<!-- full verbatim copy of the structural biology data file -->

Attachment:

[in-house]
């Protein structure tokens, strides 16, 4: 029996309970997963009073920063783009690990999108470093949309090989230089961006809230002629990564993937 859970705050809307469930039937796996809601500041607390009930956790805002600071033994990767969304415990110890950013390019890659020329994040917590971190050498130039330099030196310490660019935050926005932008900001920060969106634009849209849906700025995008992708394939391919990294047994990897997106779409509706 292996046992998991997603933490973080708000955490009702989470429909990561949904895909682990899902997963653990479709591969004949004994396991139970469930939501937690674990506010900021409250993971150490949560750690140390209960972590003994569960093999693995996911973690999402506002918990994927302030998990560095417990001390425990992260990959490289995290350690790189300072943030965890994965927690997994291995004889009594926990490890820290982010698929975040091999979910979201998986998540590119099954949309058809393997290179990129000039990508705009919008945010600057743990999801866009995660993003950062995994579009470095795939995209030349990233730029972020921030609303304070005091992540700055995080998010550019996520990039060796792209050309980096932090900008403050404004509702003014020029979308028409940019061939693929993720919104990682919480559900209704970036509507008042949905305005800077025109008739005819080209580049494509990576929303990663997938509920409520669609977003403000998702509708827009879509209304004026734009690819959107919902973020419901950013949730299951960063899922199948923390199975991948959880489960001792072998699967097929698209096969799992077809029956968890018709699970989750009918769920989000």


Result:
[in-house]
């Protein structure tokens, strides 16, 4: 029996309970997963009073920063783009690990999108470093949309090989230089961006809230002629990564993937 859970705050809307469930039937796996809601500041607390009930956790805002600071033994990767969304415990110890950013390019890659020329994040917590971190050498130039330099030196310490660019935050926005932008900001920060969106634009849209849906700025995008992708394939391919990294047994990897997106779409509706 292996046992998991997603933490973080708000955490009702989470429909990561949904895909682990899902997963653990479709591969004949004994396991139970469930939501937690674990506010900021409250993971150490949560750690140390209960972590003994569960093999693995996911973690999402506002918990994927302030998990560095417990001390425990992260990959490289995290350690790189300072943030965890994965927690997994291995004889009594926990490890820290982010698929975040091999979910979201998986998540590119099954949309058809393997290179990129000039990508705009919008945010600057743990999801866009995660993003950062995994579009470095795939995209030349990233730029972020921030609303304070005091992540700055995080998010550019996520990039060796792209050309980096932090900008403050404004509702003014020029979308028409940019061939693929993720919104990682919480559900209704970036509507008042949905305005800077025109008739005819080209580049494509990576929303990663997938509920409520669609977003403000998702509708827009879509209304004026734009690819959107919902973020419901950013949730299951960063899922199948923390199975991948959880489960001792072998699967097929698209096969799992077809029956968890018709699970989750009918769920989000």